Key issues

The main issue of the case study is that the real life scenarios, its problems and solutions are not given in the case study. Though the contingency model in decision making has been explained buy the author and its different stages are also well defined but the reader fails to understand when the organizations should use the theory and how it should use (Chung et al., 2012). Contingency model is a complex model in decision making model that is based on various assumptions but is not applicable in real world and organization. Stimulation of goals was the only objective of the article. The article failed to present the understanding of what the model is all about (Skinner, 2014).

Conclusion

Hence it can be concluded that decision making requires the decision makers to examine and use various strategies that is complex in nature. The contingency model of decision making is based on various assumptions and is divided into proper stages that the decision maker can use to apply the decision making tool. Various authors have presented models of the expected utility and the characteristics of decision task and environment. The various expected utility tool and the characteristic and demand of task and decision making is linked to each other. The case has many issues as well that can be solved if the strategies are properly explained.

References

Battilana, J., & Casciaro, T. (2012). Change agents, networks, and institutions: A contingency theory of organizational change. Academy of Management Journal, 55(2), 381-398.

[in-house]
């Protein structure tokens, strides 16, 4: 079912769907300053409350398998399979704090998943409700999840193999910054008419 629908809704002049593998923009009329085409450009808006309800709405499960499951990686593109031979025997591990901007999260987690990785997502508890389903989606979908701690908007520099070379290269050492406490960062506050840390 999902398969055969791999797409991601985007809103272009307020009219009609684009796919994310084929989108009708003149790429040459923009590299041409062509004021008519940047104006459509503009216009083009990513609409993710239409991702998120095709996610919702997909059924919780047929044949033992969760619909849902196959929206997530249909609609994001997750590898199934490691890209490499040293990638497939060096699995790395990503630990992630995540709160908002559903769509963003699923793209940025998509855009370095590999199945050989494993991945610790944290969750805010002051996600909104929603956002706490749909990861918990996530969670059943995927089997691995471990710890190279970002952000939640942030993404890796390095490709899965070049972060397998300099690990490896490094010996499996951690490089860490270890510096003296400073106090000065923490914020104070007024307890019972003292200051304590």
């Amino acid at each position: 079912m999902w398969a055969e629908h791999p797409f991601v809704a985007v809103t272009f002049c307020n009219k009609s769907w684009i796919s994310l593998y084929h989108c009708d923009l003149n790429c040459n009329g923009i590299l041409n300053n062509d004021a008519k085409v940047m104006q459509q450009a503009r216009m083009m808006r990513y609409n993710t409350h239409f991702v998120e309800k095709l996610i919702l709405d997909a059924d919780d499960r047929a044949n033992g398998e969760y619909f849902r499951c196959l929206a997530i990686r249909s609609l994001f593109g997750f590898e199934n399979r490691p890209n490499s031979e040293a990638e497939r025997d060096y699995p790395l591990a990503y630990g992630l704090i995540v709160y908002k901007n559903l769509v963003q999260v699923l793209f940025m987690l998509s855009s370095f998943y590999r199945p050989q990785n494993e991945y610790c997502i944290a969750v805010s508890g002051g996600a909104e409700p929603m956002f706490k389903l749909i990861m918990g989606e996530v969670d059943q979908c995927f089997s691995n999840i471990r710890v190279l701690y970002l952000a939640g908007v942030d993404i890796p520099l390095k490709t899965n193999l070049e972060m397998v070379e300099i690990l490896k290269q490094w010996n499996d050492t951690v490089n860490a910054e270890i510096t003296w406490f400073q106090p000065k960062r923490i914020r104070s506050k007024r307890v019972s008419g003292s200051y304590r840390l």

Betsch, T., & Haberstroh, S. (Eds.). (2014). The routines of decision making. Psychology Press.

Chai, J., Liu, J. N., & Ngai, E. W. (2013). Application of decision-making techniques in supplier selection: A systematic review of literature. Expert Systems with Applications, 40(10), 3872-3885.

Chemers, M. (2014). An integrative theory of leadership. Psychology Press.

Chung, H. F., Lu Wang, C., & Huang, P. H. (2012). A contingency approach to international marketing strategy and decision-making structure among exporting firms. International Marketing Review, 29(1), 54-87.

Clemen, R., & Reilly, T. (2013). Making hard decisions with DecisionTools. Cengage Learning.

Govindan, K., Rajendran, S., Sarkis, J., & Murugesan, P. (2013). Multi criteria decision making approaches for green supplier evaluation and selection: a literature review. Journal of Cleaner Production.

Hwang, C. L., & Yoon, K. (2012). Multiple attribute decision making: methods and applications a state-of-the-art survey (Vol. 186). Springer Science & Business Media.

Mosadeghi, R., Warnken, J., Tomlinson, R., & Mirfenderesk, H. (2015). Comparison of Fuzzy-AHP and AHP in a spatial multi-criteria decision making model for urban land-use planning. Computers, Environment and Urban Systems, 49, 54-65.

Pedrycz, W., & Song, M. (2014). A granulation of linguistic information in AHP decision-making problems. Information Fusion, 17, 93-101.

Skinner, B. F. (2014). Contingencies of reinforcement: A theoretical analysis(Vol. 3). BF Skinner Foundation.